When the HTC One series first made its debut in Malaysia, the One X and V were met with much adoration and no shortage of praise. However, something was missing. Where was the elusive 3rd member and “angah” of the family, the HTC One S? Despite being late to the party, like a rebellious middle child would, the HTC One S eventually sauntered into the Malaysian market with a swagger that most can only dream of rocking, that boyish cockiness may ultimately be the One S’ undoing. Ask a mobile phone junkie and they will tell you that we got the short end of the stick with the Malaysian version of the One S as instead of the SnapDragon S4, we got the one with the older S3. Despite being the middle child, the One S somehow commands a price tag closer to its older sibling the One X.
So the One S clearly thinks it’s all that, hit the jump to see if it can walk the talk or if it’s just another phone that’s full of hot air.
First Impressions And Exterior
Out of the box, the One S exudes quality and class with its unibody construction, brushed metal finish, thoughtful & purposeful lines as well as a design worthy of any award available. Safe to say if you like the One X’s design, you will probably love the One S. It’s 7.9mm thin body and 4.3inch screen quickly grew on me, making my quest for the ideal screen size that much more complicated.
On the sides of the One S, you will find the charging port as well as the volume rocker, no surprise if you’ve used a HTC handset before. Another non-surprise is the power button on the top right and the headphone jack on the top left. Readers who have followed my other reviews in the past will know I’m a big fan of having the power button up top, but my time with the One S may have just changed my mind completely about that. Too often I found myself accidentally pushing the power button (which is easy to depress) while putting it in my jeans pocket, leading to series of pocket tweets and the draining of my battery.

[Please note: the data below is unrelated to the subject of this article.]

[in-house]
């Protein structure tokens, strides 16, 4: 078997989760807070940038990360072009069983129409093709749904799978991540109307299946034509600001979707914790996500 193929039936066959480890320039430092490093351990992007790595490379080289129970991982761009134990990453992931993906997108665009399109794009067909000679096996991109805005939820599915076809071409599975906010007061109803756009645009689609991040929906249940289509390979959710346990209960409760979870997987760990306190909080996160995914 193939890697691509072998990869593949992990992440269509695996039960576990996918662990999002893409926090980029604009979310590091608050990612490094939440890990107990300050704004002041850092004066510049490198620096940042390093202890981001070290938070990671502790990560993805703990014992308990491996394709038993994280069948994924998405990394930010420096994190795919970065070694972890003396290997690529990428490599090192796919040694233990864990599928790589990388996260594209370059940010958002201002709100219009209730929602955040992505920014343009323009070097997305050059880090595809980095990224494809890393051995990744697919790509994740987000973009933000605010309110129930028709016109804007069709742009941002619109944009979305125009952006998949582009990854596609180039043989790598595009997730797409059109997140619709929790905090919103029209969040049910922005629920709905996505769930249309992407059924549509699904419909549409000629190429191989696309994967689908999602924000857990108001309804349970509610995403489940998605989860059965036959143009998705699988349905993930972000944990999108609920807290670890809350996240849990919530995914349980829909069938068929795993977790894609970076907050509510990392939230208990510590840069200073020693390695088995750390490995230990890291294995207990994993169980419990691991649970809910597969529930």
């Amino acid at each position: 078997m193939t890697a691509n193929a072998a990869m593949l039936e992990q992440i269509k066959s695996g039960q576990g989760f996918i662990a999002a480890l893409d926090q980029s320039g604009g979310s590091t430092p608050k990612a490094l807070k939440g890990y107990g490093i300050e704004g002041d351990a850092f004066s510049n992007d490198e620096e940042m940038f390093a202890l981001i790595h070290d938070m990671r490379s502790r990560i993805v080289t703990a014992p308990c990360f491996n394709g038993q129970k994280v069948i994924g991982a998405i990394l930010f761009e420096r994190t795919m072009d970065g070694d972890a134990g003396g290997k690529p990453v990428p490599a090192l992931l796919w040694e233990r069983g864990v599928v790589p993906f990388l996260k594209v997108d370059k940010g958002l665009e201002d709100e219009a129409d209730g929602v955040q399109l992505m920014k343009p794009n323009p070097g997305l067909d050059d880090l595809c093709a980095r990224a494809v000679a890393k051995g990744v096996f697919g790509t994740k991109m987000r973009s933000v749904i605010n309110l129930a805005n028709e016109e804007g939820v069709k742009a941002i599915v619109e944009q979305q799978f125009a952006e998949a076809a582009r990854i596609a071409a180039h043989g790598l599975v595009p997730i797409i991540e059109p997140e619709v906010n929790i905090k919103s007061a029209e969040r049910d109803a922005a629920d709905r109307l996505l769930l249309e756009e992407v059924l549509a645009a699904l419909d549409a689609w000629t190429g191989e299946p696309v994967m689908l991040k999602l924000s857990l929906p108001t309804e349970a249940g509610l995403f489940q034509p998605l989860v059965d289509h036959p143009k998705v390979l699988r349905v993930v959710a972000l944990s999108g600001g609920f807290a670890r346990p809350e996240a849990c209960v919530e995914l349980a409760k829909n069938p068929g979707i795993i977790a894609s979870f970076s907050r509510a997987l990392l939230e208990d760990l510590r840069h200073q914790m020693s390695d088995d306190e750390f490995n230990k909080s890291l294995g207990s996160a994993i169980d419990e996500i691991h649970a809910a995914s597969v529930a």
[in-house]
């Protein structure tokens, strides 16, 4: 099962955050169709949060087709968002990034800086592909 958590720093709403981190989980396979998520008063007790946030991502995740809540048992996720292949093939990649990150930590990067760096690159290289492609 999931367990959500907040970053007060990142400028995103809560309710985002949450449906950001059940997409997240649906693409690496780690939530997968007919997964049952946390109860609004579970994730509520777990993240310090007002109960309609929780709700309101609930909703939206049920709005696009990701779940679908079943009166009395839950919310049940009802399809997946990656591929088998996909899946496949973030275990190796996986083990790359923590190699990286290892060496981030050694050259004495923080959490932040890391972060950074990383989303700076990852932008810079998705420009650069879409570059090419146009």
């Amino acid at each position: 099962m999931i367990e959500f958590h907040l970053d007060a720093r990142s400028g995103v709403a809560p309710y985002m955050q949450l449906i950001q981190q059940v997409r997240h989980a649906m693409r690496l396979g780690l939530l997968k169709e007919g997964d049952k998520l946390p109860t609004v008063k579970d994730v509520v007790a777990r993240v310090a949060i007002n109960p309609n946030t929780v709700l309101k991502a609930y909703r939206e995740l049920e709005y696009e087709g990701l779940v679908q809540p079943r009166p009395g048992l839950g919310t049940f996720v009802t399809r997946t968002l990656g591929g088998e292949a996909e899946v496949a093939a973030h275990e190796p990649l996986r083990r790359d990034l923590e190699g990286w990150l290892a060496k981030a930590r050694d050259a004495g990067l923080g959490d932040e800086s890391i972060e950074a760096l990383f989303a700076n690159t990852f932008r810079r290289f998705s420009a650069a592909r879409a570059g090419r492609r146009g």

The rear of the One S is a great example of sexy unibody construction with only the top panel coming off to reveal the microSIM card slot amidst an interesting blue contrasted background. The rear cover is the only piece that is removable on the phone, the battery being built in and lacking room to upgrade your storage with a micro SD card. The biggest gripe I have with the One S’ design is the fact that they let the lens element for the camera protrude out like an errant pimple on prom night.
The HTC One S won’t be breaking any speed records with the 1.7GHz Dual-Core Snapdragon S3, but throughout my use of the phone, I didn’t see a time where I thought that “Boy, I sure wish I had the Snapdragon S4 instead!”. Even so, you can’t help think about how your user experience would improve if you did. Sense 4.0 performed beautifully on the One S, but I AM a little biased because I do believe it is possibly the best out of all the manufacturers OS’ versions (with an exception for vanilla android of course). One concern I have about the phone however is the rightmost capacitive button is set to view current open apps (or recently open) in a pseudo multitasking window. I can’t help feel that instead of a smaller context menu on screen, why not have that as the rightmost button instead. Thankfully HTC is coming up with a patch to fix that in the coming weeks.